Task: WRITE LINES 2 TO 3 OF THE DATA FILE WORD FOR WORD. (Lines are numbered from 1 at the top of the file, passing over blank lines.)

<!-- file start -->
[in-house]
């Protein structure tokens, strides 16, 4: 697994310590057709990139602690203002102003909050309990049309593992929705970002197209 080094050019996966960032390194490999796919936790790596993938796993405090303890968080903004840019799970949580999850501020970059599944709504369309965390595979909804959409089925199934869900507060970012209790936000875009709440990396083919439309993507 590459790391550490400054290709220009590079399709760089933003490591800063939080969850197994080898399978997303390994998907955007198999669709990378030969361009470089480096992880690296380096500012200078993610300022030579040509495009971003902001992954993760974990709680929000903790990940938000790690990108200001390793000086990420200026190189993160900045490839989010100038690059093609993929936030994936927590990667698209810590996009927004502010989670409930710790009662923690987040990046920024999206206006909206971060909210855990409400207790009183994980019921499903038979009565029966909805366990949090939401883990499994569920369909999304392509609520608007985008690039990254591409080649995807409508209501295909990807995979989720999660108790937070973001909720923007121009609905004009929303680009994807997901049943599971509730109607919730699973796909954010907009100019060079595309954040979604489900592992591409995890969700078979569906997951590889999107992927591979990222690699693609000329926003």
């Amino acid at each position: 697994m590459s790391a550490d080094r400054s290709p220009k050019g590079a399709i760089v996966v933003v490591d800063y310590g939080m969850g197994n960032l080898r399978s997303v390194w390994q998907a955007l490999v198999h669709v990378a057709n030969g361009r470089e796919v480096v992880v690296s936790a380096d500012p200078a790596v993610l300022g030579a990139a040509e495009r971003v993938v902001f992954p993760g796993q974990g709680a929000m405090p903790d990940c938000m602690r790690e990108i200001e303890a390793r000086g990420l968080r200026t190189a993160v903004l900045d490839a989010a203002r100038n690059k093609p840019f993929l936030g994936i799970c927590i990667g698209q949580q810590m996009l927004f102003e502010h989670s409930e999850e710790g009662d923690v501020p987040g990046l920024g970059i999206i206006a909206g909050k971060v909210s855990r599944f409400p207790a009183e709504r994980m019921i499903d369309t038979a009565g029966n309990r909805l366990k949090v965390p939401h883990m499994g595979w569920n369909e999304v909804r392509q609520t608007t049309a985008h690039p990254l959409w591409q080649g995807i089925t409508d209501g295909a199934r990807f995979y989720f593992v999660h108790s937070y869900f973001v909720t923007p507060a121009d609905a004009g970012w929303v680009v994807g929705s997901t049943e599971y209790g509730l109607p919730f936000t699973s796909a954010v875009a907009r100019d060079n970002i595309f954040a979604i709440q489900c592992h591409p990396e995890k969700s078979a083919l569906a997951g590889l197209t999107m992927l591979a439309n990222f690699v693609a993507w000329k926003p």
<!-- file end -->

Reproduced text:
């Protein structure tokens, strides 16, 4: 697994310590057709990139602690203002102003909050309990049309593992929705970002197209 080094050019996966960032390194490999796919936790790596993938796993405090303890968080903004840019799970949580999850501020970059599944709504369309965390595979909804959409089925199934869900507060970012209790936000875009709440990396083919439309993507 590459790391550490400054290709220009590079399709760089933003490591800063939080969850197994080898399978997303390994998907955007198999669709990378030969361009470089480096992880690296380096500012200078993610300022030579040509495009971003902001992954993760974990709680929000903790990940938000790690990108200001390793000086990420200026190189993160900045490839989010100038690059093609993929936030994936927590990667698209810590996009927004502010989670409930710790009662923690987040990046920024999206206006909206971060909210855990409400207790009183994980019921499903038979009565029966909805366990949090939401883990499994569920369909999304392509609520608007985008690039990254591409080649995807409508209501295909990807995979989720999660108790937070973001909720923007121009609905004009929303680009994807997901049943599971509730109607919730699973796909954010907009100019060079595309954040979604489900592992591409995890969700078979569906997951590889999107992927591979990222690699693609000329926003």
């Amino acid at each position: 697994m590459s790391a550490d080094r400054s290709p220009k050019g590079a399709i760089v996966v933003v490591d800063y310590g939080m969850g197994n960032l080898r399978s997303v390194w390994q998907a955007l490999v198999h669709v990378a057709n030969g361009r470089e796919v480096v992880v690296s936790a380096d500012p200078a790596v993610l300022g030579a990139a040509e495009r971003v993938v902001f992954p993760g796993q974990g709680a929000m405090p903790d990940c938000m602690r790690e990108i200001e303890a390793r000086g990420l968080r200026t190189a993160v903004l900045d490839a989010a203002r100038n690059k093609p840019f993929l936030g994936i799970c927590i990667g698209q949580q810590m996009l927004f102003e502010h989670s409930e999850e710790g009662d923690v501020p987040g990046l920024g970059i999206i206006a909206g909050k971060v909210s855990r599944f409400p207790a009183e709504r994980m019921i499903d369309t038979a009565g029966n309990r909805l366990k949090v965390p939401h883990m499994g595979w569920n369909e999304v909804r392509q609520t608007t049309a985008h690039p990254l959409w591409q080649g995807i089925t409508d209501g295909a199934r990807f995979y989720f593992v999660h108790s937070y869900f973001v909720t923007p507060a121009d609905a004009g970012w929303v680009v994807g929705s997901t049943e599971y209790g509730l109607p919730f936000t699973s796909a954010v875009a907009r100019d060079n970002i595309f954040a979604i709440q489900c592992h591409p990396e995890k969700s078979a083919l569906a997951g590889l197209t999107m992927l591979a439309n990222f690699v693609a993507w000329k926003p």